Obama Takes A Trip To A Sioux Indian Reservation

President Obama visited the Standing Rock Sioux Reservation in North Dakota. NPR's Scott Simon talks to Scott Davis, director of the North Dakota Indian Affairs Commission, about his visit.

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SCOTT SIMON, HOST:

President Obama visited the Standing Rock Sioux Reservation yesterday on the border between North and South Dakota. At a celebration honoring Native American veterans, he quoted the tribe's best-known member - Chief Sitting Bull.

(SOUNDBITE OF SPEECH)

PRESIDENT BARACK OBAMA: He said, let's put our minds together to see what we can build for our children.

(APPLAUSE)

SIMON: The president then emphasized his commitment to improving education and creating economic opportunities in Indian Country. Standing Rock has many of the same concerns as reservations across the country including a lack of jobs, health care, alcoholism and suicide. Scott Davis is the director of the North Dakota Indian Affairs Commission and a member of the Standing Rock Sioux tribe. He joins us now from Cannonball, North Dakota. Mr. Davis, thanks so much for being with us.

SCOTT DAVIS: Thank you very much. It's a pleasure joining you today.

SIMON: What does a visit from the president mean to you and other folks there at Standing Rock?

DAVIS: Well, from - I think from a leadership perspective, you know, it's respect to our tribal leaders. I think for our youth, obviously it's hope. I think it's inspiring our young that someday, maybe they could be a president. You know, our elders - probably the most important - you can just see it in their eyes, the sparkle, the excitement.

SIMON: I gather the president met with a group of Native American youth . Can you give us an idea of what they said to him about their concerns and challenges growing up on the reservation?

DAVIS: Sure. You Know, I can only speculate what was talked about, but I think what the president wants to know is what's it like growing up here. You know, are you going to college? Do you have a father in your home? Do you talk your native language? Do you play sports? We have such talented athletes in our tribe. So yeah, I'm sure they had a good conversation.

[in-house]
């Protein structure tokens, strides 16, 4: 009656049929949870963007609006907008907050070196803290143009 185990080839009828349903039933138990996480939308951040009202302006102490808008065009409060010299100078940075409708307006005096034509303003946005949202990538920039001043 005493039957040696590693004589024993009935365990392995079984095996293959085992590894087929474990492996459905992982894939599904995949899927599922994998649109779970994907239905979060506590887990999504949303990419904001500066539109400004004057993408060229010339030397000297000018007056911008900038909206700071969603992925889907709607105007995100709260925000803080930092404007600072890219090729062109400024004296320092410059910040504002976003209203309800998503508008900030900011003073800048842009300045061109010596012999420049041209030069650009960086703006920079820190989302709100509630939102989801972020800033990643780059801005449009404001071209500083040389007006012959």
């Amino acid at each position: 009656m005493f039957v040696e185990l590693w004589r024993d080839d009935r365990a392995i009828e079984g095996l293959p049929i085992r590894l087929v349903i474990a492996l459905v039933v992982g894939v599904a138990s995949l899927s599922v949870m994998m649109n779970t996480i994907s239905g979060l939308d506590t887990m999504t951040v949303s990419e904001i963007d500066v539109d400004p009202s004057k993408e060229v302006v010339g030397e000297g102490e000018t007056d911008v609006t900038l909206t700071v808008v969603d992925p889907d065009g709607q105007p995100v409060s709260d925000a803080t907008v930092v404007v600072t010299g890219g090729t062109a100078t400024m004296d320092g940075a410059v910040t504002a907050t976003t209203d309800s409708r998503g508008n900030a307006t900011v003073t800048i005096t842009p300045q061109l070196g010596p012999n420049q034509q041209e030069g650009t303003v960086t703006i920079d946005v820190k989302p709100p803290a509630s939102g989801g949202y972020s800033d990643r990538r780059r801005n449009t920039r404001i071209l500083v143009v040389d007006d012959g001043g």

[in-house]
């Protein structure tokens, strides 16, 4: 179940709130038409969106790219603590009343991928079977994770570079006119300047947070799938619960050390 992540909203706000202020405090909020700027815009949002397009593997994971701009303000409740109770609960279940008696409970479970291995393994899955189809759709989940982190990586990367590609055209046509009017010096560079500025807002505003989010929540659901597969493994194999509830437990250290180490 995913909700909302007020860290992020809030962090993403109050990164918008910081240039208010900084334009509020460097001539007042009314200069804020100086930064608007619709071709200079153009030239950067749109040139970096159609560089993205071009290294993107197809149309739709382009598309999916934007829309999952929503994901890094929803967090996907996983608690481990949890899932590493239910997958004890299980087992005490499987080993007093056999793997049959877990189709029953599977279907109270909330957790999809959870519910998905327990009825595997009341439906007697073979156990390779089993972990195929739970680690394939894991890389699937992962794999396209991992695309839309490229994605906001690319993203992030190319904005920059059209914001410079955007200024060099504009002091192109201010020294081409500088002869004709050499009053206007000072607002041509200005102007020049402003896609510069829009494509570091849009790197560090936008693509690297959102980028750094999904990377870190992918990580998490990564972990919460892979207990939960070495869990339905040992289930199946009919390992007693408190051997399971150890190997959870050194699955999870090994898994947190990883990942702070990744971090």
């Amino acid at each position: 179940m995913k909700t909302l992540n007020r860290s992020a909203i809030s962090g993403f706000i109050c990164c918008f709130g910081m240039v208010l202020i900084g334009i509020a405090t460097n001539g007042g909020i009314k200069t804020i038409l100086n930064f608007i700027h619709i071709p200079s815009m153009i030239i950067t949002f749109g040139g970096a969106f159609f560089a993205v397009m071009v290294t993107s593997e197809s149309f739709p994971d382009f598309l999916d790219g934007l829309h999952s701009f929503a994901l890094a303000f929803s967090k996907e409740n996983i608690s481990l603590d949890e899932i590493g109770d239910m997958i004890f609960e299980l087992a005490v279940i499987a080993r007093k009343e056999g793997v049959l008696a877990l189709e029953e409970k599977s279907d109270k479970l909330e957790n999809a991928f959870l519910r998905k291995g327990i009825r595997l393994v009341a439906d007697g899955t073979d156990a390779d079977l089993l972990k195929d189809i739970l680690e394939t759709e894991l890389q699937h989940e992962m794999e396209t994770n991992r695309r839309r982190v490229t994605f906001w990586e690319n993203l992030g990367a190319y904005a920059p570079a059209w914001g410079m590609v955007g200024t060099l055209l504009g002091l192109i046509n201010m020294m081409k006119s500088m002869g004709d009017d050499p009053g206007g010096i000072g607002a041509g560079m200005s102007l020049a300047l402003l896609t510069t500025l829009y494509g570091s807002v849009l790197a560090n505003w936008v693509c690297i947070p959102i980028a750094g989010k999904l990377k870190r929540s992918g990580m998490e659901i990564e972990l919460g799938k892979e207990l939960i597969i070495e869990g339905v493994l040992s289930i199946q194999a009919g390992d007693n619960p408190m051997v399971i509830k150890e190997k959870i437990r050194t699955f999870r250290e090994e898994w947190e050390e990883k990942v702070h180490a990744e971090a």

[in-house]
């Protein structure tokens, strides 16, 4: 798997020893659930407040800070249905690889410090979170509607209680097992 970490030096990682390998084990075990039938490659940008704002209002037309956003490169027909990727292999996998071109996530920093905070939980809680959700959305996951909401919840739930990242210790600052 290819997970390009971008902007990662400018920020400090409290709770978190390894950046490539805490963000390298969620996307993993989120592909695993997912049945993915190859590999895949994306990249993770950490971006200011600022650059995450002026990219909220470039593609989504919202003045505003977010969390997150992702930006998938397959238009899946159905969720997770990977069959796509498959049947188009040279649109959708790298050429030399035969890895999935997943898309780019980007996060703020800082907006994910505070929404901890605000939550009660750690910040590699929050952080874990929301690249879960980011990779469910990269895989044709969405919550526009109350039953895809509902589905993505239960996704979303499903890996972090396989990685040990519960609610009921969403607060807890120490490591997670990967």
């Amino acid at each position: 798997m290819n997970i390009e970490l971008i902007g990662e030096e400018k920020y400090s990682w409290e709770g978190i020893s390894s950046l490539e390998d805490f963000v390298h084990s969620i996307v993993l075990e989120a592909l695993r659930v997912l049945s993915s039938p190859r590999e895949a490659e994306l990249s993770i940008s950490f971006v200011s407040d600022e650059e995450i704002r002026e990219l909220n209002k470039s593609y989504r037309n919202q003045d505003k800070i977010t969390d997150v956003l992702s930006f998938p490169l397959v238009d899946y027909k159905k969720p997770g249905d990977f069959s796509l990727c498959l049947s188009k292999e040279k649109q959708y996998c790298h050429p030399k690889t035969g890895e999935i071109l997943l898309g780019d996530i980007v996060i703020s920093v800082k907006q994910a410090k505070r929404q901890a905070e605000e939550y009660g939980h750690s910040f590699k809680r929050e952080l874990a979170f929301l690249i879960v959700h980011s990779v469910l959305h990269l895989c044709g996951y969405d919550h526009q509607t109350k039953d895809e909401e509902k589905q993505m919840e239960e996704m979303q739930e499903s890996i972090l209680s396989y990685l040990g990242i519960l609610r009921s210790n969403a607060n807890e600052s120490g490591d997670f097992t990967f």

SIMON: President Obama announced a plan to overhaul the Bureau of Indian Education. What would you like to see done there, Mr. Davis?

DAVIS: We all agree that it is time for our tribe to take over education systems - run it, teach it the way we want to be taught, which I ultimately believe is going to create higher graduation rates, retention rates and more college graduates. So it's really the foundation of self-determination.

SIMON: Mr. Davis, I want to take the opportunity for you to tell us just two or three things you think can be done over the next - let's say two years - to make life there better.

DAVIS: Well, two things for sure is, you know, the tribe took a huge step last week in passing the UCC code, the Uniform Commercial Code. You know, what that means is it created a huge open economic door - the beginnings of tracking more outsider businesses, investments for native-owned entrepreneurs. The second part, I think, is the Affordable Health Care Act. For us as Native Americans, I feel that it's a true fulfillment, you know. When we gave up our lands decades ago, there was an agreement made - treaty. It's a law that one fulfillment would be health care.

SIMON: Do you hope the kids you hope to send off to the college will come back to Standing Rock?

DAVIS: Well, that's always - that's kind of been instilled in our DNA, if you will. The same message as always. You know, go away, get your education. Come back and help your people. I think we're at a time where we are graduating enormous numbers of doctors and lawyers, professionals - something I hope our ancestors, I'm sure, are looking down upon us and smiling, knowing that change is coming.

SIMON: Scott Davis is director of the North Dakota Indian Affairs Commission. Mr. Davis, thanks so much for speaking with us.

DAVIS: Thank you very much, sir.

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